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LOCKSS LAUNCHES COMMUNITY INITIATIVE TO PRESERVE SCHOLARLY CONTENT
Boston Mass, January 23, 2006 - A group of publishers, librarians, and
learned societies have launched an initiative employing the LOCKSS (Lots
of Copies Keep Stuff Safe) technology to support a "large dark archive"
that serves as a failsafe repository for published scholarly content.
The initiative, Controlled LOCKSS (CLOCKSS), aims to provide assurance
to the research community that a disaster, which would prevent the
delivery of content, will not obstruct access to journal content.
CLOCKSS content or the "orphaned content" would only become available
after a "trigger" event, such as the material was no longer available
from the publisher. In these situations, a joint advisory board,
representing societies, publishers and libraries, will begin the process
to determine if the content is orphaned and whether it should be made
publicly available. The board ensures that content is controlled but
that no one person or sector has authority over orphaned digital
materials in the system.
"Our community needs to ensure that when content becomes orphaned there
is a process through which it becomes publicly accessible," said Vicky
Reich, Director LOCKSS Program, Stanford University Libraries. "The
CLOCKSS project offers an alternative solution to archiving and its
strength lies in the fact that it has been founded by publishers and
librarians -- and will remain collectively managed."
CLOCKSS provides additional functionality to the LOCKSS system, which is
widely known in the scholarly communications world as a technology for
ensuring the integrity of digital content, and is used as part of
preservation strategies for electronic journals to which libraries
subscribe. CLOCKSS also differs from LOCKSS in that participating
libraries will archive both subscribed and non-subscribed journals, with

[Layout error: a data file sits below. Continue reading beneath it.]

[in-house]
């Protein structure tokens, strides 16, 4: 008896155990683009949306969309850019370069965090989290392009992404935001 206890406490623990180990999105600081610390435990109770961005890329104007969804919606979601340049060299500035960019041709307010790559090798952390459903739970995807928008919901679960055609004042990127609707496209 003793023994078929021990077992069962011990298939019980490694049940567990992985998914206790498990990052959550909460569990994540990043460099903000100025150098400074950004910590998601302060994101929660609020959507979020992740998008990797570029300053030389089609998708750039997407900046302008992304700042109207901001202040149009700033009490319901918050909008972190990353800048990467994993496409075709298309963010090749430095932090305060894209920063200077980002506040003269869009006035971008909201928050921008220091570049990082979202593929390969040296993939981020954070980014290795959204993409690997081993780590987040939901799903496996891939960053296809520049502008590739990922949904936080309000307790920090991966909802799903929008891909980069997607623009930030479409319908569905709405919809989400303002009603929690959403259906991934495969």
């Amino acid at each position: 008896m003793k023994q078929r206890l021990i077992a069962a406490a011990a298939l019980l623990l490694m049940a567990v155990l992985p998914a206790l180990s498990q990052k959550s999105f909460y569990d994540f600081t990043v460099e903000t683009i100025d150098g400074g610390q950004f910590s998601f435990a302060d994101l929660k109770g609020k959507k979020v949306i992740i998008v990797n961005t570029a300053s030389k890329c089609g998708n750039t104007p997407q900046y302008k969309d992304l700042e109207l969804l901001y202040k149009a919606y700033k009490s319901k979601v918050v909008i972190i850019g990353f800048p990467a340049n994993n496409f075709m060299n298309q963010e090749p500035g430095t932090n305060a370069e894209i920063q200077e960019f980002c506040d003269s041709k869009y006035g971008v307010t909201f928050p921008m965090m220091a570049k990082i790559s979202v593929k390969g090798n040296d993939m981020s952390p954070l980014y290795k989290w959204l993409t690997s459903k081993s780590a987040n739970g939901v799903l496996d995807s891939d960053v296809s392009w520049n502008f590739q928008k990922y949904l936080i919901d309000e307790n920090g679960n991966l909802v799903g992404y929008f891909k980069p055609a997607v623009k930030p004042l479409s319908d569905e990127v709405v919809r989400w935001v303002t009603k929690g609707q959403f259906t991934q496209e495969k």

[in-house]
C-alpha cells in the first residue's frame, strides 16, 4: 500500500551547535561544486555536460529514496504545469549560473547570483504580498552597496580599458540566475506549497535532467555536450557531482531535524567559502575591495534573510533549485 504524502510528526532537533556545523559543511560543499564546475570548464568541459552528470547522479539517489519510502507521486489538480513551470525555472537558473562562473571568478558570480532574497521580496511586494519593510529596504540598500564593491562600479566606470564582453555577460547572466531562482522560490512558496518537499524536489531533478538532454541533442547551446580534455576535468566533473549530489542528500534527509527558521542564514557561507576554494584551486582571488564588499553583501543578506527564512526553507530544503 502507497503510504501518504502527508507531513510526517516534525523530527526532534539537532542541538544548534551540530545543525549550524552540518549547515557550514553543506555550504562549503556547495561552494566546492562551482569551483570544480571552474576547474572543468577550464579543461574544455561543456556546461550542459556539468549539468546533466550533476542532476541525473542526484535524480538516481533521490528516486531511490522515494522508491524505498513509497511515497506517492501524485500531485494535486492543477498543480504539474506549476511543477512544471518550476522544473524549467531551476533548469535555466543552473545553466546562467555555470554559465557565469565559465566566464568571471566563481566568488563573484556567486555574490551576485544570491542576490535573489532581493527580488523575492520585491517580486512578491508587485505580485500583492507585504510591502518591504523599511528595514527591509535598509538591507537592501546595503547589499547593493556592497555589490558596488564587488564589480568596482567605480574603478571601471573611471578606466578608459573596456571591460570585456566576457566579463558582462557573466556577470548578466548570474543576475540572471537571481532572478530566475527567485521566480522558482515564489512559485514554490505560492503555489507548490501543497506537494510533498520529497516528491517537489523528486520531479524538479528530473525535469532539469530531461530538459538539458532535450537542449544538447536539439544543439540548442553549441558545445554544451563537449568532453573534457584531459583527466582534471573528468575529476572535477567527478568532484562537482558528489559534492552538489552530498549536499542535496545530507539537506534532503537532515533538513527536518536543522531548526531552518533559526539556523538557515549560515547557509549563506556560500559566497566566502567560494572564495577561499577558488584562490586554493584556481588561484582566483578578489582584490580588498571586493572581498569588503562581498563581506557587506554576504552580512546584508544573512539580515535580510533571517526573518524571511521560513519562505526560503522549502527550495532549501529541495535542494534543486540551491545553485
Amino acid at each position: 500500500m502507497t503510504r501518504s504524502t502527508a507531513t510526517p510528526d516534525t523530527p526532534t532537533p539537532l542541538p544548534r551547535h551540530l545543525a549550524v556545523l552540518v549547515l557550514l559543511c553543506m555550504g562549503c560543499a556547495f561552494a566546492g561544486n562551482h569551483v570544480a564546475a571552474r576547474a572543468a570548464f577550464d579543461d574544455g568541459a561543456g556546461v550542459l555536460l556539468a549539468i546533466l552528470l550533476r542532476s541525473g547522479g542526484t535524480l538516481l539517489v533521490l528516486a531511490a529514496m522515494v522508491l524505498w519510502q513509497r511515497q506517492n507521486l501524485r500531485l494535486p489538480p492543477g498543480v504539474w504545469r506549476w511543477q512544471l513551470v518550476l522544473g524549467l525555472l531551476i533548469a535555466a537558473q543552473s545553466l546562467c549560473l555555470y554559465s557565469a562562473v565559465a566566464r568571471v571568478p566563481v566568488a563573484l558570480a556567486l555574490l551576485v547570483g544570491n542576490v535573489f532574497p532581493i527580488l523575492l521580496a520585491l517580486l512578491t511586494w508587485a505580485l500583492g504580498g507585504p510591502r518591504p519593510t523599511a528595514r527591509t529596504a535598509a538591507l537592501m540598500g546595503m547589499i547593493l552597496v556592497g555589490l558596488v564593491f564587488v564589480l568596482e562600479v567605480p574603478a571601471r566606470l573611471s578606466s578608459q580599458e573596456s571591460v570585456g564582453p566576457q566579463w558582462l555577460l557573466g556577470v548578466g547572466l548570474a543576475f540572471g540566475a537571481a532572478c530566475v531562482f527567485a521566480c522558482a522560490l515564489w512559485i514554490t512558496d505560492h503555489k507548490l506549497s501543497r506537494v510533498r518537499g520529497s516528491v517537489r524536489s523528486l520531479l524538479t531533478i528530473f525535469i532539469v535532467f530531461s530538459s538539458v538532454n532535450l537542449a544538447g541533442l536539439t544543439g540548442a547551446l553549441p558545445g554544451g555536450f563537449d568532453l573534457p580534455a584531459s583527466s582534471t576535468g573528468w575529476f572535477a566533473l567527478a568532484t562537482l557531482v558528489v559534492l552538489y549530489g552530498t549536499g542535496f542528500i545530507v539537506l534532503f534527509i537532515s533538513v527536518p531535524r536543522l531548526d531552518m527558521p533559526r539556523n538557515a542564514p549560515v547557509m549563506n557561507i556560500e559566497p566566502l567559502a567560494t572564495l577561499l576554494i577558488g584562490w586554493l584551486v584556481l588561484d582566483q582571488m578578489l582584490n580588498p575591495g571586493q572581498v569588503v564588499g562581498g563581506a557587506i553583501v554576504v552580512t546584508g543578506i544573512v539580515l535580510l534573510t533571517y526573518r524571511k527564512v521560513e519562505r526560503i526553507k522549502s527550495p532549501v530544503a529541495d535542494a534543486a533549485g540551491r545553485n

the ultimate goal of archiving all of the journals of participating
"As more scholars rely upon access to electronic journals, it has become
critical to explore ways to ensure long-term availability of journal
content," says Karen Wittenborg, University Librarian, University of
Virginia. "This collaborative initiative addresses the uncertainty that
librarians have confronted in the digital environment and shows promise
of offering a real solution for long-term preservation."
The initial two-year pilot will include at least five research
libraries, and several commercial and society publishers. During this
time, publishers and libraries will continue to work closely to collect
and analyze data and develop a proposal for a full-scale archiving
model. As part of a longer-term strategy to permanently preserve
published work, CLOCKSS will report the findings to the wider community
and begin the dialogue about a global infrastructure to ensure
preservation of all past, present, and future scholarly content.
Publishers: American Medical Association, American Physiological
Blackwell Publishing, Nature Publishing Group, Oxford University Press,
SAGE Publications, Springer, Taylor and Francis, John Wiley & Sons, Inc.
In addition, Elsevier is participating in all discussions and is sharing
in financial support.
Libraries: University of Edinburgh, Indiana University, New York Public
Library, Rice University, Stanford University, University of Virginia
For more information, visit http://www.lockss.org/clockss.